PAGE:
social buffer effect
it is not so much the size of the social network that is important but the person's perception of having an adequate social network
inner city teachers' expectations of kids
similarity hypothesis v. reciprocity hypothesis v. propinquity hypothesis v. matching hypothesis
similarity hypothesis: people similar in social background and values tend to form intimate relationships

reciprocity hypothesis: people tend to like others who like them

propinquity hypothesis: proximity promotes attraction primarily b/c of mere exposure and familiarity

matching hypothesis: people of approimately equal physical attractiveness are likely to select each other
approach-approach v. approach-avoidance v. avoidance-avoidance
approach-approach: choice b/w two or more favorable alternatives

approach-avoidance: choice about whether to do one thing that will have both desirable and undesirable results

avoidance-avoidance: choice b/w two unpleasant alternatives that will lead to negative results no matter which choice is made
etic v. emic
etic: an asssumption that there are universal principles that underlie personality, psychopathology, and psychotherapy

emic: every culture has its own norms and values
proxemics v. kinesics v. paralanguage
aspects of communication style

proxemics: use of personal strength

kinesics: body movements, including facial expression and eye contact

paralanguage: vocal cues, including loudness, pauses and rate of speech
high context v. low context
high context: situational and nonverbal cues significantly affect the meaning of what is being verbalized (African, Asian, Latino and Native Americans)

low context: the meaning of communication is what is explicitly stated (middle-class, European-American)
stages of racial or cultural identity
1. conformity: preference for dominant culture

2. dissonance: appreciation for aspects of minority culture, questioning of values and customs of dominant culture

3. resistance-immersion: strong identification w/ minority group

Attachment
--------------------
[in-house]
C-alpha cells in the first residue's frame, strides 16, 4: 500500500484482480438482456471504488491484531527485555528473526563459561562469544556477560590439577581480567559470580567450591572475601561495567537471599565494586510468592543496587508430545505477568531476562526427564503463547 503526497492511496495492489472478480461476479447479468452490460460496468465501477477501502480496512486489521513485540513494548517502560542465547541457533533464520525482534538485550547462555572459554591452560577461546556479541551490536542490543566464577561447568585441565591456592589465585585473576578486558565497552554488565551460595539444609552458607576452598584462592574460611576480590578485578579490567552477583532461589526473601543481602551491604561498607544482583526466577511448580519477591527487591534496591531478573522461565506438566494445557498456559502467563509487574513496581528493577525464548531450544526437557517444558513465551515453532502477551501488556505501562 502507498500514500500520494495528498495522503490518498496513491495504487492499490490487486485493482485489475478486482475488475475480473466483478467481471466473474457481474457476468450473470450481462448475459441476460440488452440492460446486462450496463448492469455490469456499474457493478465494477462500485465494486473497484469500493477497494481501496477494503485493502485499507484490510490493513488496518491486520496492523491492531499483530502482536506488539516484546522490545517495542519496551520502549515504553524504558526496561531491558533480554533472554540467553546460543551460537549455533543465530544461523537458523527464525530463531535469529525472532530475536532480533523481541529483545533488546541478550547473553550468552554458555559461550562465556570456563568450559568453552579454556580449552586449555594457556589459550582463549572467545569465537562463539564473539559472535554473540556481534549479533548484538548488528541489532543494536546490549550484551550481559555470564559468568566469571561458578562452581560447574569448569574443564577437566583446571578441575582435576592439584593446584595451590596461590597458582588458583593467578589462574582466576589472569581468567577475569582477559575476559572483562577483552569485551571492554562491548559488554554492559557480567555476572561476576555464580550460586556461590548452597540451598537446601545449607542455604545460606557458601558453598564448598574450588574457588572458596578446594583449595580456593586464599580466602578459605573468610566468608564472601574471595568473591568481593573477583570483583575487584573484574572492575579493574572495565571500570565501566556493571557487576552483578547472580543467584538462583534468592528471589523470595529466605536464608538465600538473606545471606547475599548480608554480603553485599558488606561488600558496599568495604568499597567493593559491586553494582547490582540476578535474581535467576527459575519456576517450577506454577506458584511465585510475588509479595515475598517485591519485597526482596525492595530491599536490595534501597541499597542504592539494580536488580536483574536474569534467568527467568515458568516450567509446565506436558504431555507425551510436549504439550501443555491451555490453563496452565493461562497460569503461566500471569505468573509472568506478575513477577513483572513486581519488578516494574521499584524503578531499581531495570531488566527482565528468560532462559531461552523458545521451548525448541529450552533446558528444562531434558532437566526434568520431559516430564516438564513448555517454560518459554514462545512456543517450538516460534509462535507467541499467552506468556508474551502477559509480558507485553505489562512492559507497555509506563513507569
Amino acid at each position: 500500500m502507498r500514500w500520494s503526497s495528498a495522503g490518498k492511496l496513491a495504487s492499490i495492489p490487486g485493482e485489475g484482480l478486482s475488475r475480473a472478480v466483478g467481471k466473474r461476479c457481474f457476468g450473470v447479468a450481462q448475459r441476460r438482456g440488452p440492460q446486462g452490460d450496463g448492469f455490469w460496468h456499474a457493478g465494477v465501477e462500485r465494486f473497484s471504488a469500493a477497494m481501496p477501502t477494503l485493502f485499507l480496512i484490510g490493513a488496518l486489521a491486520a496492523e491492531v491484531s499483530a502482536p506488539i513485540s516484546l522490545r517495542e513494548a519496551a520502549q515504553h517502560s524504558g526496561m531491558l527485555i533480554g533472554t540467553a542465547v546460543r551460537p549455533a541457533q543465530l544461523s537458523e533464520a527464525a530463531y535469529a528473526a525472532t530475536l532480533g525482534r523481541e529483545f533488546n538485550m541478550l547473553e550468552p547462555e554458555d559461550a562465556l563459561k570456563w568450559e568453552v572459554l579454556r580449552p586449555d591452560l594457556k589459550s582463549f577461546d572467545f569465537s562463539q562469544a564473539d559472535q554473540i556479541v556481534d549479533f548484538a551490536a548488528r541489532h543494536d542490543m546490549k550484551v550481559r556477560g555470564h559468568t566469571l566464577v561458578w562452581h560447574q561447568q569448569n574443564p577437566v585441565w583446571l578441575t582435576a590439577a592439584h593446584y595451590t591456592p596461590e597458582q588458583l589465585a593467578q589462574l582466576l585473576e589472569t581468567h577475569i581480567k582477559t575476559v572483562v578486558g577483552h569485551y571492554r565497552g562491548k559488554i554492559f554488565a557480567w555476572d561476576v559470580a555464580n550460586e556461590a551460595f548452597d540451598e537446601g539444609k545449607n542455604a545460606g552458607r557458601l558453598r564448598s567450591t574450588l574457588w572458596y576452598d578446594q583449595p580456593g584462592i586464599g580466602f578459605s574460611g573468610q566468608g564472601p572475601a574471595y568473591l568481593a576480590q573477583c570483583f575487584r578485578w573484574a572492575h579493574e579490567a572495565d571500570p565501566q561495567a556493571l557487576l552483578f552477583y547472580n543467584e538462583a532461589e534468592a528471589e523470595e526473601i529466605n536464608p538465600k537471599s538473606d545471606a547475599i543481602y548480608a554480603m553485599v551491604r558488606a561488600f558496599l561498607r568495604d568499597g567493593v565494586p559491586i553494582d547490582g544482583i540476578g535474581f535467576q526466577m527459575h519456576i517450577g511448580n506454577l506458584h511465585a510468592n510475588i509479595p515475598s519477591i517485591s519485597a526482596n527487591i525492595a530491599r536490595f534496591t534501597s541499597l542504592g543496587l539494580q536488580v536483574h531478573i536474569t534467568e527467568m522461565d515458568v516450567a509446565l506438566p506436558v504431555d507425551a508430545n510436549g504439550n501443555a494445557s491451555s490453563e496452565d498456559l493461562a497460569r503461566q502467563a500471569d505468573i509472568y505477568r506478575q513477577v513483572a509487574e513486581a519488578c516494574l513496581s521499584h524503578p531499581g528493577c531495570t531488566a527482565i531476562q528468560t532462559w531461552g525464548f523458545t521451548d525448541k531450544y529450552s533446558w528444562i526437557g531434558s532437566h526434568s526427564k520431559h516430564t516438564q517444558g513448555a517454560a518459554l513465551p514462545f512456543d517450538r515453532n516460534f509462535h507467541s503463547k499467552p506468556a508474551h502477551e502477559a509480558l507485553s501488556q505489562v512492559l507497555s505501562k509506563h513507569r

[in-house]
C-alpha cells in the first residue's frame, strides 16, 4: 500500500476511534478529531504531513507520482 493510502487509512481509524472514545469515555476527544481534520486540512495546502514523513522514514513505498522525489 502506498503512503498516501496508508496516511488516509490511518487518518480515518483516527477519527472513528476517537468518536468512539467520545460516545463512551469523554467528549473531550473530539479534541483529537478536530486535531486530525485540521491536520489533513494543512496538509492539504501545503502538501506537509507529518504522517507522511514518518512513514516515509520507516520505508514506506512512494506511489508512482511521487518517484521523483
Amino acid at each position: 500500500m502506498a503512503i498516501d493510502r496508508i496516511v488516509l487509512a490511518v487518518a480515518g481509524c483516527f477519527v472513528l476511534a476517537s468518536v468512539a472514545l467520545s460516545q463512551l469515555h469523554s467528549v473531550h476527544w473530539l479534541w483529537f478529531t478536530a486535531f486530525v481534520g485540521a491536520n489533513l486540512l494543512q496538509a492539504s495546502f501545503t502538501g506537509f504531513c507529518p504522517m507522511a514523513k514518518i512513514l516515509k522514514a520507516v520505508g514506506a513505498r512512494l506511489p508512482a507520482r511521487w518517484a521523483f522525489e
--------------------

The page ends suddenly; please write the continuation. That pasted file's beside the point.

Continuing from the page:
4. introspection: deeper analysis of attitudes and feelings

5. integrative awareness: ability to appreciate and criticize aspects of minority and dominant cultures
the process by which members of one cultural group learn about and adopt the beliefs and behaviors of another group
cultural encapsulation
occurs when a therapist makes narrow assumptions about reality, minimizes cultural variation among individuals, and judges others according to the encapsulated therapist's self-reference criteria
collateral v. individualistic perspective
collateral perspective: values family and social connectedness (Latino, African, Asian American)

individualistic perspective: values individual achievement (European-American)
treatment approaches with diverse ethnic groups
Latino: active, concrete, problem-solving orientation, family therapy is useful, informality

African: establish a positive alliance, convey respect, egalitarian, consider stage of racial identity, Nancy Boyd-Franklin advocates a multisystems approach involving active involvement with client's systems and meeting outside the office

Asian: structured, active and directive

Native: family therapy, incorporate traditional healers
culture-bound syndrome v. idiom of distress
culture-bound syndrome: psychiatric disorders that are found only in a particular cultural group

idiom of distress: "illness language" of a particular cultural group, the preferred ways of expressing distress